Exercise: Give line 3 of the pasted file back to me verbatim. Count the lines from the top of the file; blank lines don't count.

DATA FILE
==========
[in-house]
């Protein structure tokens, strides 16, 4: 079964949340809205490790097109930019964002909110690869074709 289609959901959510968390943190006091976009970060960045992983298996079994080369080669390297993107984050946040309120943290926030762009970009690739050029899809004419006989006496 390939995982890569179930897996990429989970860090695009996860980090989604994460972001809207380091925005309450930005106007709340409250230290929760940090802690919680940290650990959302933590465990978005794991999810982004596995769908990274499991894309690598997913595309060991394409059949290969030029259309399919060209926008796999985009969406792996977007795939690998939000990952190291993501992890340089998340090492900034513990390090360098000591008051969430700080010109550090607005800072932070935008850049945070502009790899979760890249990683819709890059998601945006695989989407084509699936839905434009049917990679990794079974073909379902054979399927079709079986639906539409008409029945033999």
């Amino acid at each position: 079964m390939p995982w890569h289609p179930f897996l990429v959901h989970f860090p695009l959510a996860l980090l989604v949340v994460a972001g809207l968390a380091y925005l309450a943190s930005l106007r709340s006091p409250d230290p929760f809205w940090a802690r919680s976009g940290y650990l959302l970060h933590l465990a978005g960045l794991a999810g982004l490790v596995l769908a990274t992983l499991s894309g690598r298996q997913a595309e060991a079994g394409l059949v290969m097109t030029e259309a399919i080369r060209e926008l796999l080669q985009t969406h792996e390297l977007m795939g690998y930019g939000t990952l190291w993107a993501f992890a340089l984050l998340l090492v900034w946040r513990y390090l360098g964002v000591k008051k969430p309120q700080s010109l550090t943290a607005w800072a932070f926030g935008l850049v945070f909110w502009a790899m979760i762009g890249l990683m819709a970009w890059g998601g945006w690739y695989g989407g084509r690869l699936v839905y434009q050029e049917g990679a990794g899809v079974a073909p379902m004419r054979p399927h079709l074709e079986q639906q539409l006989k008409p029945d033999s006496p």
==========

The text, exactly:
């Amino acid at each position: 079964m390939p995982w890569h289609p179930f897996l990429v959901h989970f860090p695009l959510a996860l980090l989604v949340v994460a972001g809207l968390a380091y925005l309450a943190s930005l106007r709340s006091p409250d230290p929760f809205w940090a802690r919680s976009g940290y650990l959302l970060h933590l465990a978005g960045l794991a999810g982004l490790v596995l769908a990274t992983l499991s894309g690598r298996q997913a595309e060991a079994g394409l059949v290969m097109t030029e259309a399919i080369r060209e926008l796999l080669q985009t969406h792996e390297l977007m795939g690998y930019g939000t990952l190291w993107a993501f992890a340089l984050l998340l090492v900034w946040r513990y390090l360098g964002v000591k008051k969430p309120q700080s010109l550090t943290a607005w800072a932070f926030g935008l850049v945070f909110w502009a790899m979760i762009g890249l990683m819709a970009w890059g998601g945006w690739y695989g989407g084509r690869l699936v839905y434009q050029e049917g990679a990794g899809v079974a073909p379902m004419r054979p399927h079709l074709e079986q639906q539409l006989k008409p029945d033999s006496p």